In Admiration of Single Parents

Did I tell you I admire single parents?

Well, I don’t think I used strong enough language.  I don’t understand why those strong, resiliant super-heroes don’t dress themselves like this:

Perhaps they don’t see themselves that way; perhaps they evolve tough as nails without noticing.

I have been lone parenting for four weeks now – and have mostly evolved into a mushy heap, while other life forms are evolving within my washing pile.

I knew it was coming.  Early mornings; frantic, coffee-fuelled activity; coaxing and getting-ready and stamping and not-wanting-to-get-ready and loosing things and chaos and the spilling of breakfast cereal.  Leaning over, holding Big Sprog’s trousers out, waiting for her to step into them; the frustrated words that mean hurry-up-stop-looking-out-of-the-window; the inevitable crying; the Mummy-feeling-crap.  And while we’re talking trousers and crap, there’s the shitting-down by Toddler of Mummy’s clean ones last week, two minutes before nursery drop-off and work.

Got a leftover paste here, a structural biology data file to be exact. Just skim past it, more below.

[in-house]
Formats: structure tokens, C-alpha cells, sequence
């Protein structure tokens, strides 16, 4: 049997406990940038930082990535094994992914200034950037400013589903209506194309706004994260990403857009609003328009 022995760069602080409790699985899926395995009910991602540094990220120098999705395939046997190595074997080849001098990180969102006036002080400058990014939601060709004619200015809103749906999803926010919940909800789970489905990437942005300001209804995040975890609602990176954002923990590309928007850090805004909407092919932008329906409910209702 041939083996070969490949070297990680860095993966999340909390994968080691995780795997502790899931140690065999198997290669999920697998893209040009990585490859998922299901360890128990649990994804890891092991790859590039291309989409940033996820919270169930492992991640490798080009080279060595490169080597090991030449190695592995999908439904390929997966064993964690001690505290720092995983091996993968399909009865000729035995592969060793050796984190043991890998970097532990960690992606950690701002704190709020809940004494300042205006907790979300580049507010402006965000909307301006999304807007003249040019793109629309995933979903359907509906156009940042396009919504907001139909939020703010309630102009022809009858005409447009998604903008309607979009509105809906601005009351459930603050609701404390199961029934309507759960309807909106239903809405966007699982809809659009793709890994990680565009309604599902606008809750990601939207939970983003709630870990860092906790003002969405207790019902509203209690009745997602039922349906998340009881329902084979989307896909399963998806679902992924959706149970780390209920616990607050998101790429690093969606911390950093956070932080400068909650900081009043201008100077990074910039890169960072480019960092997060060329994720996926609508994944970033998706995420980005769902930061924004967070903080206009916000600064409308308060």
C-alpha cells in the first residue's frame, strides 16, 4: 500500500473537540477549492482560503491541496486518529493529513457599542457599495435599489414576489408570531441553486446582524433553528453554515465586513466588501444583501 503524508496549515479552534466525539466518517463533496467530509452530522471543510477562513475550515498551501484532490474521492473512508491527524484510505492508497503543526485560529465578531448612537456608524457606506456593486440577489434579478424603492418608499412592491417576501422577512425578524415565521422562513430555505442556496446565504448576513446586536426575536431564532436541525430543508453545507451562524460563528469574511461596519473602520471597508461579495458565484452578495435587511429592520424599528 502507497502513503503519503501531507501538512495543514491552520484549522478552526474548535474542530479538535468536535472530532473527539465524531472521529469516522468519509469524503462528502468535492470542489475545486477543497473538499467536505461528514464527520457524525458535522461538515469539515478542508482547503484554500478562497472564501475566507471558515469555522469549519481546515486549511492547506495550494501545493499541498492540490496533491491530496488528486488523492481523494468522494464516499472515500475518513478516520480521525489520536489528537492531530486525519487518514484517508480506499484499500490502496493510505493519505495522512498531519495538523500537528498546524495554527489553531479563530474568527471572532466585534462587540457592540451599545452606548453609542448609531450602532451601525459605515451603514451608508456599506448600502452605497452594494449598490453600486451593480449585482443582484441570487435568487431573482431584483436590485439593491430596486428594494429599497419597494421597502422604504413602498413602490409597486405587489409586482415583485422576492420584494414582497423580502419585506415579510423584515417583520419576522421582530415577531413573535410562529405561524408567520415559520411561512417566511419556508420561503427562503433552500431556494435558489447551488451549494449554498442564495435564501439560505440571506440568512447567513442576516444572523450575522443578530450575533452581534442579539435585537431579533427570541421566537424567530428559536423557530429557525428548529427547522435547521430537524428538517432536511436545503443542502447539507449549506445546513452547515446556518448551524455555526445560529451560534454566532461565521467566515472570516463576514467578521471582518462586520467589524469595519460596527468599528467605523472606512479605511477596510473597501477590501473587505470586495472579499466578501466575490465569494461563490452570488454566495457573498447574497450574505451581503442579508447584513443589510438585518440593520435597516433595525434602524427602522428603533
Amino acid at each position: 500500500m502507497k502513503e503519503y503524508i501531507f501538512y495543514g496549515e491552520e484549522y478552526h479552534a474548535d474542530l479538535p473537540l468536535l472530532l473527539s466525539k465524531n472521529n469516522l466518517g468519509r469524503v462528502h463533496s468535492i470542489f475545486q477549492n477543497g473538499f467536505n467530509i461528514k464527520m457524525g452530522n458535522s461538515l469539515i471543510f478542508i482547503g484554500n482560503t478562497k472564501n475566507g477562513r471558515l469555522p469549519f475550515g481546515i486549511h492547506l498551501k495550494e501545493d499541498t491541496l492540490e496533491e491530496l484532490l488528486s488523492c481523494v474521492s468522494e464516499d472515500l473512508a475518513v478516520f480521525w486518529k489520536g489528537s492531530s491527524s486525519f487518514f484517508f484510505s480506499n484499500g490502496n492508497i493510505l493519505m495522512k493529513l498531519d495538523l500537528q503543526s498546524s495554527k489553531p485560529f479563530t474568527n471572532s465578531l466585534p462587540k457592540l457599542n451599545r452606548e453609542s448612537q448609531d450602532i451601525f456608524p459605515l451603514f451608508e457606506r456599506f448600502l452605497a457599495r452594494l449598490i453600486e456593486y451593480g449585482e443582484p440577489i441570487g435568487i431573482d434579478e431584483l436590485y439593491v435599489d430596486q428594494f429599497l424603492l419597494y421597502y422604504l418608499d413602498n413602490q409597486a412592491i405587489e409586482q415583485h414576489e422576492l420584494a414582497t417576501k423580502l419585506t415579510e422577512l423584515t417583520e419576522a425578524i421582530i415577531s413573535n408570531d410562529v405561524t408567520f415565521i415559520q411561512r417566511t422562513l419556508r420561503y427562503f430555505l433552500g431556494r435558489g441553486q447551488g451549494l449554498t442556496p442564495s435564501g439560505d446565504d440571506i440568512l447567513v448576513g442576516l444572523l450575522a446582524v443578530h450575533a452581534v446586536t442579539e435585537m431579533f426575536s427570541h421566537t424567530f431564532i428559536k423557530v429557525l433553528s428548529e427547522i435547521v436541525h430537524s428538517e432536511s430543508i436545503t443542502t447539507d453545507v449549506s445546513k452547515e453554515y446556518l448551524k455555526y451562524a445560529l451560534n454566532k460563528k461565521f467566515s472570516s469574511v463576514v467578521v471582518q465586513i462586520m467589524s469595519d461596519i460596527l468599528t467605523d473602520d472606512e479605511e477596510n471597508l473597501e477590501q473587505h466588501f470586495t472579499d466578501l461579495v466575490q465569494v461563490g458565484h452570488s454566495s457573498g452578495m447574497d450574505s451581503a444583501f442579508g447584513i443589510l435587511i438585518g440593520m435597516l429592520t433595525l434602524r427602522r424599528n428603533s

Yes, I’m working:  2.5 days.  The children go to a babysitter they love so much that they don’t like going home.  I’m too relieved to be disappointed.

Tiddler has been weeing in a potty.  He likes to clean up after himself.  I glance round to see him precariously carrying a full potty on the stairs to empty into the toilet, or the bathroom floor if he misses, or worse still the waste paper basket.  All kinds of things end up in there; except waste paper which belongs on the floor.

How many times do I pick paper up?  How many times do I retreive the little plastic bits of games that they never seem to play, just spread around the carpet to make the hoover cough?  How many times do I replace books on the shelf; pick up five mugs, each with a bit of sour milk in the bottom; retreive discarded pyjamas, shoes and socks?  How many times do I clean spilled coffee?  Toss the Duplo bricks back into the bucket?  Fish a stash of books out of Big Sprog’s duvet cover, before putting said cover back around the duvet?  Soak up a flooded bathroom using another towel that will now need to be washed?  Not enough, I guess.

Why do the pesky critters eat so much?  Or why do they request food, graze for a while, then request something else?  I’ve read so much about letting kids eat when they are hungry and not judging or not force-feeding them. But as a result there is always food lying about and the only thing they consistently finish is melon.  Melon hands are sticky hands and the best place to wipe sticky hands is on mummy’s trousers – having first inspected them for signs of poo, of course.

Eating makes them grow.  One of them has always grown out of something: wellies; school-tights; trousers; socks.  The financial aspect is one thing:  finding time to pop to the shop to get it is quite another.